Il Silenzio & Happy Thanksgiving Holiday

David R. Kotok
Sun Nov 20, 2022

“Il Silenzio”
This Sunday we want to follow up the discussion about the euro and our comments about war and Veterans Day. Readers can reference those discussions at the links below:

“Euro, the Dollar, the Bund–Italy Spread,”
“Euro-USD Follow-Up,”
“War & Veterans Day,”

My friend of over seven decades, Jack B., sent a note and a sampling of music that we offer this Sunday, with his gracious permission. We’ll hear a talented young person, Melissa Venema, play the trumpet solo of “Il Silenzio” (“The Silence”), backed by André Rieu and the Royal Concertgebouw Orchestra, in commemoration of Holland’s Liberation Day.
The performance took place in the City of Maastricht, where, in 1992, Maastricht Treaty was signed, founding the European Union. Maastricht is a very special place. It symbolizes the creation of a common currency. It offers hope that Europe can set aside 1000 years of war and find a way to peace. It reveres those who died in defense of freedom there in 1944 and respects those warriors who survived.  When we “give thanks” for what we have and cherish as we gather on this traditional American holiday, let’s please remember those who defend our freedom.  We truly thank them for their service. 
Now to the full story and music for this Sunday, as shared by Jack B.:

About six miles from Maastricht, in the Netherlands, lie buried 8,301 American soldiers who died in "Operation Market Garden" in the battles to liberate Holland in the fall/winter of 1944. Every one of the men buried in the cemetery, as well as those in the Canadian and British military cemeteries, has been adopted by a Dutch family who mind the grave, decorate it, and keep alive the memory of the soldier they have adopted. It is even the custom to keep a portrait of "their" soldier in a place of honour in their home.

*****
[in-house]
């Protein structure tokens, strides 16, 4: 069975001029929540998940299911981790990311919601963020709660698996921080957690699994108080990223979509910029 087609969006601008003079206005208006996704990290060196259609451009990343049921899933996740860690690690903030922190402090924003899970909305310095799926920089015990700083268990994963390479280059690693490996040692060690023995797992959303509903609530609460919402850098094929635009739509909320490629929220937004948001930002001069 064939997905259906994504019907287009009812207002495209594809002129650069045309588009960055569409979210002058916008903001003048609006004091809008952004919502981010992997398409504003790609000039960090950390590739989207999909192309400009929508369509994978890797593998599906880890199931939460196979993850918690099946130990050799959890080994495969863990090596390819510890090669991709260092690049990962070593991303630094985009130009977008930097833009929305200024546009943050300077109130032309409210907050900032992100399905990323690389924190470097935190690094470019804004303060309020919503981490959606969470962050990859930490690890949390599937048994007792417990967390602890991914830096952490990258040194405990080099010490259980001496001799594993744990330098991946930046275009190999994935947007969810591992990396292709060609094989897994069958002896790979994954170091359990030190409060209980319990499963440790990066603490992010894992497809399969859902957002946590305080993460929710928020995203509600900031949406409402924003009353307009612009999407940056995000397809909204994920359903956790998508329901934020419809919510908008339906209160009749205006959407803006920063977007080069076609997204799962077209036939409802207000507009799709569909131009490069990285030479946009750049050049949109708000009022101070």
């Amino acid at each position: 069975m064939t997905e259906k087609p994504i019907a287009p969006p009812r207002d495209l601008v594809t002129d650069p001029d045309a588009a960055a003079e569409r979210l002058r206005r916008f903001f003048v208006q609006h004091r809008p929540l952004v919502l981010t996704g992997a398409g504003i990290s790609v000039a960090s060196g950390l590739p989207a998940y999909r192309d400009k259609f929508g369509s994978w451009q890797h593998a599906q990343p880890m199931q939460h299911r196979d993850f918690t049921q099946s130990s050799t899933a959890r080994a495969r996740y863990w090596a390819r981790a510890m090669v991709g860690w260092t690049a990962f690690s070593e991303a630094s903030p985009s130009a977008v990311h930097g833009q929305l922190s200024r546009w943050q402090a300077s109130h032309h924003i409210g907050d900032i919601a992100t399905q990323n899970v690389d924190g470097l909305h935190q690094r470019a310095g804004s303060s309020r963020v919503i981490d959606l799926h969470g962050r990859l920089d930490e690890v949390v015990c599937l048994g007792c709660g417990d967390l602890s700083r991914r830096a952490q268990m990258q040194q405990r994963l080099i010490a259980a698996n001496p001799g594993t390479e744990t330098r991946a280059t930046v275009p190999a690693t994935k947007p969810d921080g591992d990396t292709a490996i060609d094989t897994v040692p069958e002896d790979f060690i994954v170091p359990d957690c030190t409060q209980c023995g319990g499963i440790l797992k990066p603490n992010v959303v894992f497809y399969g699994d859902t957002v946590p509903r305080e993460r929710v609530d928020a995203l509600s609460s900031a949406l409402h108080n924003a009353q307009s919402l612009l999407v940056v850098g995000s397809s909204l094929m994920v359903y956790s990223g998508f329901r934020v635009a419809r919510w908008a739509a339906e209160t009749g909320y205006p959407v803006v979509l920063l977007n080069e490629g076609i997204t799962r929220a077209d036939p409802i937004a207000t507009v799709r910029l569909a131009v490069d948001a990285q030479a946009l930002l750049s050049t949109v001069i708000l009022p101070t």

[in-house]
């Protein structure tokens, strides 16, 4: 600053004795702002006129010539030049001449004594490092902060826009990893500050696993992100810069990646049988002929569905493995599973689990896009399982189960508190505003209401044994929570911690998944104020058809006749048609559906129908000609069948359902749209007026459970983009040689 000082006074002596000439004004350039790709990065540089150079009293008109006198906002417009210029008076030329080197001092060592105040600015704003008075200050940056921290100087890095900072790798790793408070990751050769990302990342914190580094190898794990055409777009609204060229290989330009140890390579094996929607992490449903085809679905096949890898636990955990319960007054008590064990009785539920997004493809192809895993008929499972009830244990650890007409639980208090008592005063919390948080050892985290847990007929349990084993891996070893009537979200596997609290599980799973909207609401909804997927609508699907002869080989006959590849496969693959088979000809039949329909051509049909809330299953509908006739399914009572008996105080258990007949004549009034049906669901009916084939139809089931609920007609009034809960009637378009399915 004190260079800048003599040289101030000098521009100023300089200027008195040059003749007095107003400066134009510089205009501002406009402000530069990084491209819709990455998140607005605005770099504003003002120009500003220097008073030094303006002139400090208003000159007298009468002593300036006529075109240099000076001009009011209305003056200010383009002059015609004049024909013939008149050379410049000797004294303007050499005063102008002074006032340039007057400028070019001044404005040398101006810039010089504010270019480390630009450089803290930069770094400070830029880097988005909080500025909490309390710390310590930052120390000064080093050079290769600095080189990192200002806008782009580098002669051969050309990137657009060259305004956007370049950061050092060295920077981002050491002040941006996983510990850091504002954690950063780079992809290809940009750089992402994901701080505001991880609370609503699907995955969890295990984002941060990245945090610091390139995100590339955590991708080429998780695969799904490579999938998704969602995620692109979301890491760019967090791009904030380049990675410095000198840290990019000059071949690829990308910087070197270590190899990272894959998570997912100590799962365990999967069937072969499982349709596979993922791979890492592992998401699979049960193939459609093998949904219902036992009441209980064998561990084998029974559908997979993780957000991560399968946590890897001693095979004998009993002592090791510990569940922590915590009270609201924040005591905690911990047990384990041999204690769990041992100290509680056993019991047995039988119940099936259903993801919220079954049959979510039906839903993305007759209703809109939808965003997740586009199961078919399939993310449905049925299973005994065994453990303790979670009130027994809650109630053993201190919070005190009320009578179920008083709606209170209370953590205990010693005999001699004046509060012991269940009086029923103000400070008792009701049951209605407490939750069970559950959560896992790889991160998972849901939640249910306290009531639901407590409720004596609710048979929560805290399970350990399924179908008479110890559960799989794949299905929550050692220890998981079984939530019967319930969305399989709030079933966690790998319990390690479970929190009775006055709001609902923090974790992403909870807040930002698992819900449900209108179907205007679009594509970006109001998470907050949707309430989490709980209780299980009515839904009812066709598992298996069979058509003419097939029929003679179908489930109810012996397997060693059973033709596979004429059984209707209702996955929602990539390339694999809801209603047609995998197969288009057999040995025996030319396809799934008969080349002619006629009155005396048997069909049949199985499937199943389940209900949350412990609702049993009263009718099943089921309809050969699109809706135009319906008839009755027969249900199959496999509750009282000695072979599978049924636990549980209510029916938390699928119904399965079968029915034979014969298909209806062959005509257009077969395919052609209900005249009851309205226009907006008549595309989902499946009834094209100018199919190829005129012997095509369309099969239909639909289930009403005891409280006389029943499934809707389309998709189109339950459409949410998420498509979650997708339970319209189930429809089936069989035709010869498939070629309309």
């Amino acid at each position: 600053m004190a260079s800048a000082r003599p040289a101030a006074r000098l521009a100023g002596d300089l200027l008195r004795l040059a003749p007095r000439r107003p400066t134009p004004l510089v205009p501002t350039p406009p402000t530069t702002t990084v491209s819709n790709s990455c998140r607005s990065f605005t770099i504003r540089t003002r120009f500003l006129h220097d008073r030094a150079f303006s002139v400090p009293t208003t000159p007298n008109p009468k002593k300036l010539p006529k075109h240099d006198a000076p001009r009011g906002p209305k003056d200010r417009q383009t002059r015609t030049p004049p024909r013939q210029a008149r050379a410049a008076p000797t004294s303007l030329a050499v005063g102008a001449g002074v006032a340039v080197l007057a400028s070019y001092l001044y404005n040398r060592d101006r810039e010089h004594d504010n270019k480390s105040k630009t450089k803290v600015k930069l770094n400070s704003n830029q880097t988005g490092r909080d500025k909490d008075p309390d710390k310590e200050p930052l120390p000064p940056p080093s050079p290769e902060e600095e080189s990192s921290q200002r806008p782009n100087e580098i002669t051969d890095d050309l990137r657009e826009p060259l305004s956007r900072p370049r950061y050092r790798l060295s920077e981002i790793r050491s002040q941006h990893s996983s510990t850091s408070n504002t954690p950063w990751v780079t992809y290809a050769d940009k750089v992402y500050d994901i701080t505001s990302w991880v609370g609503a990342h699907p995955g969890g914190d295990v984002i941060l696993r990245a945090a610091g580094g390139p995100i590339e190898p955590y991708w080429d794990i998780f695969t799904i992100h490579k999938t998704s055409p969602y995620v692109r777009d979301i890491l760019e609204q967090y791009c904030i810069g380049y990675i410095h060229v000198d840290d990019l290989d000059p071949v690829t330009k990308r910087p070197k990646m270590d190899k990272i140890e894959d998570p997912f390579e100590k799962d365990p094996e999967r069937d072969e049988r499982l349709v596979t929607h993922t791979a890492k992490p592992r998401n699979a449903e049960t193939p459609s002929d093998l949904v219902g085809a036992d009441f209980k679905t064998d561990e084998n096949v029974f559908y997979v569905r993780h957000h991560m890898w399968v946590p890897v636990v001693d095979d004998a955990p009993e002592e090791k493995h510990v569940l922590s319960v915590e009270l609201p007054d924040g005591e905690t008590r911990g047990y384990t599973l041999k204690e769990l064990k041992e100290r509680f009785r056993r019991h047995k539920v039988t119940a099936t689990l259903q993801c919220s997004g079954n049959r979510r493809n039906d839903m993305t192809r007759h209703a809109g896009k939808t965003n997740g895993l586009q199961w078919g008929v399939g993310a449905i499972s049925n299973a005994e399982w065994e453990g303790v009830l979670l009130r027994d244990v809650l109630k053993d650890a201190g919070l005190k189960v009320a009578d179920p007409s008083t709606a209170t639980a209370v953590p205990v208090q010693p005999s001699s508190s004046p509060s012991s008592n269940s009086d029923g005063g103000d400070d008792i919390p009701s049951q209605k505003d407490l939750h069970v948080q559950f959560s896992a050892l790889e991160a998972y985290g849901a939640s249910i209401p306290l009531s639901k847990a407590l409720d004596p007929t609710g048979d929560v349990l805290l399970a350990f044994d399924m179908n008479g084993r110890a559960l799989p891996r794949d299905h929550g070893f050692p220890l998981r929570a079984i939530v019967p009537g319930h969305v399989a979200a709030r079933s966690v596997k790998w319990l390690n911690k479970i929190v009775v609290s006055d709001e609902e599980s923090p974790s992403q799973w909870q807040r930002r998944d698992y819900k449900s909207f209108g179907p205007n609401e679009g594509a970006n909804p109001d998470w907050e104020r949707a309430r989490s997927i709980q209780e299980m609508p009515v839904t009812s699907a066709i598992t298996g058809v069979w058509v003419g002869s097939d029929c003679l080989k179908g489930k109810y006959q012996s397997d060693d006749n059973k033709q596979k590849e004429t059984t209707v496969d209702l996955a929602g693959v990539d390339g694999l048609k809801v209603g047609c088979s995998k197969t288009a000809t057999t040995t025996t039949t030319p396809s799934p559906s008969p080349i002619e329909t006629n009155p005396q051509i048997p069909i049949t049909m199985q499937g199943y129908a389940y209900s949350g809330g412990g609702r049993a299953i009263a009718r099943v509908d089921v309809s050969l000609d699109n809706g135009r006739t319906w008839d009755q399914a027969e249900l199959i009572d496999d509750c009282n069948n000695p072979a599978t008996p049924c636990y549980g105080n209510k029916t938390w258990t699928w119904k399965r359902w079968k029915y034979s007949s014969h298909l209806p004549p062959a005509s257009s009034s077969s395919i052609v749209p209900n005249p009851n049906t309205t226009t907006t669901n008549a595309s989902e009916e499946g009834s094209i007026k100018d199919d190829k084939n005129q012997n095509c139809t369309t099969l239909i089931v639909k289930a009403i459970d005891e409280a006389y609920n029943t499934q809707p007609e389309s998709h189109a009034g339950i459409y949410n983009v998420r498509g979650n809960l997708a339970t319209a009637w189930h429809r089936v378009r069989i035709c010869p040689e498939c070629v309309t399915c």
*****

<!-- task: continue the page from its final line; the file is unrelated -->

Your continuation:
Annually, on "Liberation Day," memorial services are held for "the men who died to liberate Holland." The day concludes with a concert. The final piece is always "Il Silenzio," a memorial piece commissioned by the Dutch and first played in 1965 on the 20th anniversary of Holland's liberation. It has been the concluding piece of the memorial concert ever since.
This year the soloist was a 13-year-old Dutch girl, Melissa Venema, backed by André Rieu and his orchestra (the Royal Orchestra of the Netherlands). This beautiful concert piece is based upon the original version of “Taps” and was composed by Italian composer Nino Rossi.
Wait until the last note is reached.


David R. Kotok
Chairman & Chief Investment Officer
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